Omicron Subvariant Doesn't Make People Sicker Than Original Omicron, WHO Says

Ralph Ellis

February 02, 2022

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While studies indicate the Omicron subvariant spreads more easily than the highly transmissible original Omicron variant, there's no evidence the subvariant makes people any sicker, a World Health Organization official said, according to CNBC.

Maria Van Kerkhove, WHO technical lead, said Tuesday at a news conference that both the Omicron variant, labeled BA.1 and the subvariant, BA.2, cause less severe illness than the Delta variant.

But there's no indication the subvariant causes more severe illness than the original Omicron, she said. Vaccines protect people from illness and death from both the variant and the subvariant, she said.

"We need people to be aware that this virus is continuing to circulate and it's continuing to evolve," Van Kerkhove said. "That's why it's really important that we take measures to reduce our exposure to this virus, whatever variant is circulating,"

The WHO named Omicron "a variant of concern" in November. The subvariant, BA.2, has not been recognized as a separate variant of concern.

"BA.2 is one of the sublineages of Omicron, so BA.2 is omicron, and it is a variant of concern," Van Kerkhove said. "It's in the family of the variants of concern around Omicron."

Denmark has reported the highest number of Omicron subvariant cases, followed by the United Kingdom and India.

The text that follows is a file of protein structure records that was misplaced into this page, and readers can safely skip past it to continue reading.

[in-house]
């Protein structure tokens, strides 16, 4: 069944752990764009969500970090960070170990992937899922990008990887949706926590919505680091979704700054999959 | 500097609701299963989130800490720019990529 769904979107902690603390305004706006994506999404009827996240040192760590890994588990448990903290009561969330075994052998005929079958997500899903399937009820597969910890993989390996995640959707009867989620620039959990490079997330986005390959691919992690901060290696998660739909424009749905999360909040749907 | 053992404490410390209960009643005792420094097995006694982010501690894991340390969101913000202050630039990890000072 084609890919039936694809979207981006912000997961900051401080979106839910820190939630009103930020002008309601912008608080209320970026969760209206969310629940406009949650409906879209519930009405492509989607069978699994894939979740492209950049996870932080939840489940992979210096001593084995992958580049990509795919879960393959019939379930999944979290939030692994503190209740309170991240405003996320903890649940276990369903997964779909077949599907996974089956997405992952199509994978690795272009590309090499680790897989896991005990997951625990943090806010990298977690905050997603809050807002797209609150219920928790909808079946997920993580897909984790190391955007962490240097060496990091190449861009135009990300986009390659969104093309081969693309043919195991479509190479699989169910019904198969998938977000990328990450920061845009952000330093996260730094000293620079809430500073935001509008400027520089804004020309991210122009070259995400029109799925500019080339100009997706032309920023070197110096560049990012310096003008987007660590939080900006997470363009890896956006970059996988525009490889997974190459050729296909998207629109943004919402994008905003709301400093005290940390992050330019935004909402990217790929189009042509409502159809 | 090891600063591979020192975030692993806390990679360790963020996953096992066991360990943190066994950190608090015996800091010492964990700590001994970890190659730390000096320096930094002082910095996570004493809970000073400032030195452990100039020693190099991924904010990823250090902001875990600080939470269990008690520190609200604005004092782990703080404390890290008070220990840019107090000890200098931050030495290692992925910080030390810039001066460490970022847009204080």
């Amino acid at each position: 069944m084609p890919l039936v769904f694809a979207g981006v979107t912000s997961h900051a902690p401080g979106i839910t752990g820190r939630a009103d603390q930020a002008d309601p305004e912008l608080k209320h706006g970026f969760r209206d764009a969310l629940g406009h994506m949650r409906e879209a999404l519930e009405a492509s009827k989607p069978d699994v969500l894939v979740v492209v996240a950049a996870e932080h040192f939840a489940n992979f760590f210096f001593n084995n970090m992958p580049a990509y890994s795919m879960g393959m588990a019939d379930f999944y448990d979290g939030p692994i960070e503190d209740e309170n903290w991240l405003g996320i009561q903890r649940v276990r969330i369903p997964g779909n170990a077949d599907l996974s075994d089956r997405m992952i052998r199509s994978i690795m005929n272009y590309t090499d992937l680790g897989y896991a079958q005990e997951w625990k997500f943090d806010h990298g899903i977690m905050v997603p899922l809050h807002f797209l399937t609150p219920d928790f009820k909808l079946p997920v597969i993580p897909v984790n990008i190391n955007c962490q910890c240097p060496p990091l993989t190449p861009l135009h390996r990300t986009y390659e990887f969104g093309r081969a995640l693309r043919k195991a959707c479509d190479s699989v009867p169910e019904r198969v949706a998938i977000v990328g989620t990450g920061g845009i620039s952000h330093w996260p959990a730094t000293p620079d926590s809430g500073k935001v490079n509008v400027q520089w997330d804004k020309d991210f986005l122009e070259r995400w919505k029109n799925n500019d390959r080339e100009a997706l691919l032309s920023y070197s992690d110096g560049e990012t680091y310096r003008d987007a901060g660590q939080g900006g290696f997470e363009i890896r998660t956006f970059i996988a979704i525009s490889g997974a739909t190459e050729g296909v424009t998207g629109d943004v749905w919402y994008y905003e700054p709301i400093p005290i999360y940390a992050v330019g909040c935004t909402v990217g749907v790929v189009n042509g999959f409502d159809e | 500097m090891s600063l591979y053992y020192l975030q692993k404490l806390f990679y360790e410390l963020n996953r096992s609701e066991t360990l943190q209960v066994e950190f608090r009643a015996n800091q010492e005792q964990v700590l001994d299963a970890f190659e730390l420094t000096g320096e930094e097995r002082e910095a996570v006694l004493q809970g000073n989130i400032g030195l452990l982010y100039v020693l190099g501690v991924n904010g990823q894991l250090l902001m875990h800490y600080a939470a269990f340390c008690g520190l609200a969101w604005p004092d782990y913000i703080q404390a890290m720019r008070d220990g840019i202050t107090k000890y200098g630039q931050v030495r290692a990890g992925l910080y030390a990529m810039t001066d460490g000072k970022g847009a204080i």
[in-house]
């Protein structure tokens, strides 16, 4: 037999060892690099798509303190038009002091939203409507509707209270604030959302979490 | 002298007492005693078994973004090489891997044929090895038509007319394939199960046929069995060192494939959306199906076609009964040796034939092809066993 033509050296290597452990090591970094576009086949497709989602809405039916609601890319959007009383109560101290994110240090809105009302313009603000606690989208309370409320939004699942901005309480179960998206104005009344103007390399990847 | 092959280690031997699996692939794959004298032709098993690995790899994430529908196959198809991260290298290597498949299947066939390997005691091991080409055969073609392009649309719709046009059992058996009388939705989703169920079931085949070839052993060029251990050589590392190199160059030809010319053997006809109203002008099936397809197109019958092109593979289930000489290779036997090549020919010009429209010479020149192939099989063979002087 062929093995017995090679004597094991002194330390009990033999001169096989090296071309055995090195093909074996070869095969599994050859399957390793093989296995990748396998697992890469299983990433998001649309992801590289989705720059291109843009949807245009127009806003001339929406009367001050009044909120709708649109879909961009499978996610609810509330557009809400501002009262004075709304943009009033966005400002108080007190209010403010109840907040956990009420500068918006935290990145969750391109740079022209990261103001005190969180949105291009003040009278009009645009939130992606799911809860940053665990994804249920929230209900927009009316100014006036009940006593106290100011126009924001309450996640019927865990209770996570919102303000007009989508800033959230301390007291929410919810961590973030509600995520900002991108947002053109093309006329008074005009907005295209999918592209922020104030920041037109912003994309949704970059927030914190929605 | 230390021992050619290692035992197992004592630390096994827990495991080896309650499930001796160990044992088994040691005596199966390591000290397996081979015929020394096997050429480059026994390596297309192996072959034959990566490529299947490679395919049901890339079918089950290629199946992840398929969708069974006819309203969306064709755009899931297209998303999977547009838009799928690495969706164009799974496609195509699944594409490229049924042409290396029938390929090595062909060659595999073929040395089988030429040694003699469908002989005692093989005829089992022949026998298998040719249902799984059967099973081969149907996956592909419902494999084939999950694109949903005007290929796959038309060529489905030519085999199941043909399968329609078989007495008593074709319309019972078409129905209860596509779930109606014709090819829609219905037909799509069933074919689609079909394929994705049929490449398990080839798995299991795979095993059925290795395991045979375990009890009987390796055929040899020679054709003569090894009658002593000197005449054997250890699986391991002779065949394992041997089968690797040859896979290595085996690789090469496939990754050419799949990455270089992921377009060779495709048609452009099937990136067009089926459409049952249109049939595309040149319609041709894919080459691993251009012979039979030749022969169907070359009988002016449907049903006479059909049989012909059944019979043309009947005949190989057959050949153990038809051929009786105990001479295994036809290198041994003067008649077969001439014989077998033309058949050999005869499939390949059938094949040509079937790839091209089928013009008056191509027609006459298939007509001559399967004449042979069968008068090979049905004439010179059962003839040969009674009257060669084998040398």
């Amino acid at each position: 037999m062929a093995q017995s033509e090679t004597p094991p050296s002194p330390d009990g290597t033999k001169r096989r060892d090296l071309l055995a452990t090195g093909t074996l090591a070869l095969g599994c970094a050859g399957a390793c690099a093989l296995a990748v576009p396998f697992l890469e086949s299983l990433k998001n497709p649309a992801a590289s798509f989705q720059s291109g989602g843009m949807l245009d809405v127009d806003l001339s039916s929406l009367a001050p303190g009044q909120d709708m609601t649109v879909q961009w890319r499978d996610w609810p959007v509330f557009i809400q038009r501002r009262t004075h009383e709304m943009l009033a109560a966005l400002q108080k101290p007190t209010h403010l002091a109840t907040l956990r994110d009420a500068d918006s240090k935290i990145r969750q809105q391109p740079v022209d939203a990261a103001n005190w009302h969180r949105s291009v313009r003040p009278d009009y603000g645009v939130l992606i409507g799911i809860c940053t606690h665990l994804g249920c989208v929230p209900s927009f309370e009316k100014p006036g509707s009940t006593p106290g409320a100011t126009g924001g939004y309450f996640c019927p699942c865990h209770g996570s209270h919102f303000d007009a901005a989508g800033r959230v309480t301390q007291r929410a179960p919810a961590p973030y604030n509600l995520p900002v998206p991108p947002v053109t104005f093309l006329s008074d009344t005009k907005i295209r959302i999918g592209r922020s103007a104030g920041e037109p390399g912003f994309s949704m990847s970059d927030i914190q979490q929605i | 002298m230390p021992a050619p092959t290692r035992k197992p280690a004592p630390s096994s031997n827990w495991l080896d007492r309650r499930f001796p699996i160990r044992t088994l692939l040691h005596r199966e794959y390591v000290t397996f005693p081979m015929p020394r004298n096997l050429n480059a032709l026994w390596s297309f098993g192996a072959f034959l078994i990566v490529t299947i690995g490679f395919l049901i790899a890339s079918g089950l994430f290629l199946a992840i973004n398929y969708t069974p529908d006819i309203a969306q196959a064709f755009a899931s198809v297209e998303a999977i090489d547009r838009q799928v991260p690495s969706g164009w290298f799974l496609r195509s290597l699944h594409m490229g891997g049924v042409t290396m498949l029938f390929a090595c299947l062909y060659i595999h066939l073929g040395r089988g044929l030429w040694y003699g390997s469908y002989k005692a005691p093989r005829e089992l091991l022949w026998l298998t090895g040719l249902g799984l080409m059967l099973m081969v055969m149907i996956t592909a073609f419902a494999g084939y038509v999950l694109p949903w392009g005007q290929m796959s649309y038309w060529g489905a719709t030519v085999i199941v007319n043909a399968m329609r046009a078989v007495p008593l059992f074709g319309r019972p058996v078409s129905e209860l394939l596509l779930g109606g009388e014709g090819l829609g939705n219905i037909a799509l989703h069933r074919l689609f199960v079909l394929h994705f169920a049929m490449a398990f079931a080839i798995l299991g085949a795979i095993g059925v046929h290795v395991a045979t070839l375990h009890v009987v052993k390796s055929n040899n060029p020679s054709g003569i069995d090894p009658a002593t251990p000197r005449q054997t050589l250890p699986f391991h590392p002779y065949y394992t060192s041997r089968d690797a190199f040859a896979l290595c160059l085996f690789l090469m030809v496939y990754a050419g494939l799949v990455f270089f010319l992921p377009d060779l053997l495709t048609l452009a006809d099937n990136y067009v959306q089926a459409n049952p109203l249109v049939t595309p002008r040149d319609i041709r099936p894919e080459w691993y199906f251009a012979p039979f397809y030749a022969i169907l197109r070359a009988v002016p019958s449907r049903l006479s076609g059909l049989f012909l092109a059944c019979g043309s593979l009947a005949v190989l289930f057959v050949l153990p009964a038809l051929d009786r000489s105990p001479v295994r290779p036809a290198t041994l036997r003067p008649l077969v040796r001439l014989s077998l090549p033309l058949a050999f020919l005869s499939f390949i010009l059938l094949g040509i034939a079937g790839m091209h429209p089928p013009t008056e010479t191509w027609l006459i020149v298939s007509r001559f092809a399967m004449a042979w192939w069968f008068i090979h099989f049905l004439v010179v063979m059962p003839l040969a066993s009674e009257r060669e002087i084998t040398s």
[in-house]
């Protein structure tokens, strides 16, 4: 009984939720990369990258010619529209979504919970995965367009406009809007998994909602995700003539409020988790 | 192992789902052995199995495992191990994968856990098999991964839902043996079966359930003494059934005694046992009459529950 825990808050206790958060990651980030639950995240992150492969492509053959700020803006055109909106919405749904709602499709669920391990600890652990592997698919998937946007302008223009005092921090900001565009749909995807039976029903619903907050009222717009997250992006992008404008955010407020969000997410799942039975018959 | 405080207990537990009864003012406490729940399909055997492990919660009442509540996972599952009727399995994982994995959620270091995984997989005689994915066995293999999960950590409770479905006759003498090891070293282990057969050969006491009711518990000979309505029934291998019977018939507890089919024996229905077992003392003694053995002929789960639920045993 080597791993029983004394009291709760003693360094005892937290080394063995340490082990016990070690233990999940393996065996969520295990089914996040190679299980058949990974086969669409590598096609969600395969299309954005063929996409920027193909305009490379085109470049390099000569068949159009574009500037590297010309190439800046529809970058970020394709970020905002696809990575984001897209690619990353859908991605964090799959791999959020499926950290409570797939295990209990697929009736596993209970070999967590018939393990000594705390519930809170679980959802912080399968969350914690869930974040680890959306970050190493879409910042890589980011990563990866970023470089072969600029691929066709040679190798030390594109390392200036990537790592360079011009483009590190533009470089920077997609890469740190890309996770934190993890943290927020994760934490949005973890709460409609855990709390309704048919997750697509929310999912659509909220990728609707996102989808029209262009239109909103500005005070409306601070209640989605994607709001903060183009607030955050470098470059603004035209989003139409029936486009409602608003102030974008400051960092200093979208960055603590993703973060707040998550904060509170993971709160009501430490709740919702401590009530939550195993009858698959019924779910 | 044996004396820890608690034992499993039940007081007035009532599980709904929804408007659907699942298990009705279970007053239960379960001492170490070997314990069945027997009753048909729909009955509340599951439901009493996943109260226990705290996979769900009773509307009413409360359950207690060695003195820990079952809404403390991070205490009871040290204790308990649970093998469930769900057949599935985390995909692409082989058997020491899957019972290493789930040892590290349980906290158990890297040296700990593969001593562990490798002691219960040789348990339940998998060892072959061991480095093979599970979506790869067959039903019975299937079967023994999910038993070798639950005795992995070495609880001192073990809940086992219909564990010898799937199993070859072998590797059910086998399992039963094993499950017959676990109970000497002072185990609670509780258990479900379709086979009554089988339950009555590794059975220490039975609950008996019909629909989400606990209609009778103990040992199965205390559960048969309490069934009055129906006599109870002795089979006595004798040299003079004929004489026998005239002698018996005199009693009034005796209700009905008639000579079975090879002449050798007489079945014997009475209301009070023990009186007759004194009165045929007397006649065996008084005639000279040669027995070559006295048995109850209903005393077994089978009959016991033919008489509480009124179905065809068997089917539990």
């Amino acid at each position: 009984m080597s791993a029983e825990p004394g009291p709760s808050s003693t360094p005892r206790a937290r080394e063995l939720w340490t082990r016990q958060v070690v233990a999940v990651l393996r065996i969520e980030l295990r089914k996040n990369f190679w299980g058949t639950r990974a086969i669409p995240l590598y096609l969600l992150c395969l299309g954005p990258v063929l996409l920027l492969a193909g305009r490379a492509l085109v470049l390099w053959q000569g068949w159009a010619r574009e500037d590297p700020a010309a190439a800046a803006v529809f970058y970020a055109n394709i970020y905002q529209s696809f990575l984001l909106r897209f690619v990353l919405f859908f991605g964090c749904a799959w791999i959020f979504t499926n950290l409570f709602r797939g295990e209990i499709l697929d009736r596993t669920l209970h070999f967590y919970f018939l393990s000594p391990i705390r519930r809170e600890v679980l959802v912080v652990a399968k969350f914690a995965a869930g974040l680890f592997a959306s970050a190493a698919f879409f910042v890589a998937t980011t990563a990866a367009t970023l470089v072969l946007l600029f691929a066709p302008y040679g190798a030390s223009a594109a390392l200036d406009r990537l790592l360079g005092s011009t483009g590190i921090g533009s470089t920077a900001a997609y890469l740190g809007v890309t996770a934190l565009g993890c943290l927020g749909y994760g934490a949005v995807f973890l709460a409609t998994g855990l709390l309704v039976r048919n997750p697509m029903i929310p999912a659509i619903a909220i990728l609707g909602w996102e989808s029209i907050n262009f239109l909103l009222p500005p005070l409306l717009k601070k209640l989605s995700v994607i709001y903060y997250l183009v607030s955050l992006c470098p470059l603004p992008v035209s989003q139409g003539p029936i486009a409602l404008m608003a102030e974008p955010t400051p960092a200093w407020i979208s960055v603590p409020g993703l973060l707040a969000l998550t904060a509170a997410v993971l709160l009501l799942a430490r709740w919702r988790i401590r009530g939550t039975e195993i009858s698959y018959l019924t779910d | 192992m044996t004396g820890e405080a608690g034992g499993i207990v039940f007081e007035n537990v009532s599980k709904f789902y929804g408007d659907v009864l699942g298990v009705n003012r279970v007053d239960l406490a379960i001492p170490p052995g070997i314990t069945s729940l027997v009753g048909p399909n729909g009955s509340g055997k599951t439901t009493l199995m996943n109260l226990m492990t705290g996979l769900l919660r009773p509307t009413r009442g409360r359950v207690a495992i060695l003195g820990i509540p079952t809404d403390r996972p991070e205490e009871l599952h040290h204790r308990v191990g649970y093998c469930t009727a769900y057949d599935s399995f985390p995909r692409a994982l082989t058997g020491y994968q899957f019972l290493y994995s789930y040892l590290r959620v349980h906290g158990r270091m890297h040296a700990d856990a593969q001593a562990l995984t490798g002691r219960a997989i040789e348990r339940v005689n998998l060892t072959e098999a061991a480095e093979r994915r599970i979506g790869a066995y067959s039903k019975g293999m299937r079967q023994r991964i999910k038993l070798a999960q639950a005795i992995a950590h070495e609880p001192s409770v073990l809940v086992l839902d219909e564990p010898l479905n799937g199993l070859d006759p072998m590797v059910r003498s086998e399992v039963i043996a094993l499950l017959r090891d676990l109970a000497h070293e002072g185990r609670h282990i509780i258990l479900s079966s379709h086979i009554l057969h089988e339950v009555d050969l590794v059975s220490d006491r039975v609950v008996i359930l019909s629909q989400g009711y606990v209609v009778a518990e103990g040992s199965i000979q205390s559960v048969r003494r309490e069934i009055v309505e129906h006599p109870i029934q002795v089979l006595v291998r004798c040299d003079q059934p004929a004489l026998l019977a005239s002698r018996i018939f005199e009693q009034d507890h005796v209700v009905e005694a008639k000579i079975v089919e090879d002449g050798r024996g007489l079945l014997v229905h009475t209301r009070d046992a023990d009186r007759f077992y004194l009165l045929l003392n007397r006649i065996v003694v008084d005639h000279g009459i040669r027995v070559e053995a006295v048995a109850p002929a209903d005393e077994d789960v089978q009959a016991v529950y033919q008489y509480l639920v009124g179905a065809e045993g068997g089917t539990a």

A study conducted by Danish scientists showed that BA.2 is much more transmissible than BA.1 among vaccinated and unvaccinated people, spreads easily across all groups, and is "adept" at infecting vaccinated and boosted people, CNBC reported. That indicates BA.2 is better at evading vaccines than BA.1.

But researchers found that vaccinated people who are infected with BA.2 don't transmit the virus as easily as the unvaccinated, according to the study. Boosted people transmitted the virus less than fully vaccinated people.

Among the unvaccinated, transmission rates were higher with BA.2 than BA.1, indicating unvaccinated people were carrying a higher viral load with the subvariant, CNBC said.

Scientists affiliated with the University of Copenhagen and the Danish Health Ministry conducted the study, which has not been submitted for peer review.

Last week, the Statens Serum Institut, which monitors infectious diseases in Denmark, reported that the omicron subvariant is 1.5 times more transmissible than the original omicron strain.

The World Health Organization has said the probability for spreading within a household was 39% for BA.2 and 29% for BA.1.


CNBC. "WHO says the new omicron subvariant doesn't appear to be more severe than the original." "The omicron subvariant is more contagious, but vaccinated people are less likely to spread it, study finds."

MedRxiv: "Transmission of SARS-CoV-2: Omicron VOC subvariants BA.1 and BA.2: Evidence from Danish Households."


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